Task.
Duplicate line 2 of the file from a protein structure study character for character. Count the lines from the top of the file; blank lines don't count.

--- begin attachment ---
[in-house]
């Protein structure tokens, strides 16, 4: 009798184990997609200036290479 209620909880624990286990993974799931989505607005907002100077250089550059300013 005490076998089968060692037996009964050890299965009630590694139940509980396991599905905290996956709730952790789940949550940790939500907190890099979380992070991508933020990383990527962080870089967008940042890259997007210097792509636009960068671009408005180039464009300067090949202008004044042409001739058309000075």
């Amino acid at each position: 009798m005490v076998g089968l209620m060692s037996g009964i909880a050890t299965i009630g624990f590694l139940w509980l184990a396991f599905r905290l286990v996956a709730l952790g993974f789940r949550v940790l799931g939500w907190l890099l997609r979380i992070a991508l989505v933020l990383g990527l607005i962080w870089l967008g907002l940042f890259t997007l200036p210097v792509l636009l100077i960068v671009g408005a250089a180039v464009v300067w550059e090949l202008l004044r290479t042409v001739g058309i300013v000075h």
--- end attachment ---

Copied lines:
């Protein structure tokens, strides 16, 4: 009798184990997609200036290479 209620909880624990286990993974799931989505607005907002100077250089550059300013 005490076998089968060692037996009964050890299965009630590694139940509980396991599905905290996956709730952790789940949550940790939500907190890099979380992070991508933020990383990527962080870089967008940042890259997007210097792509636009960068671009408005180039464009300067090949202008004044042409001739058309000075």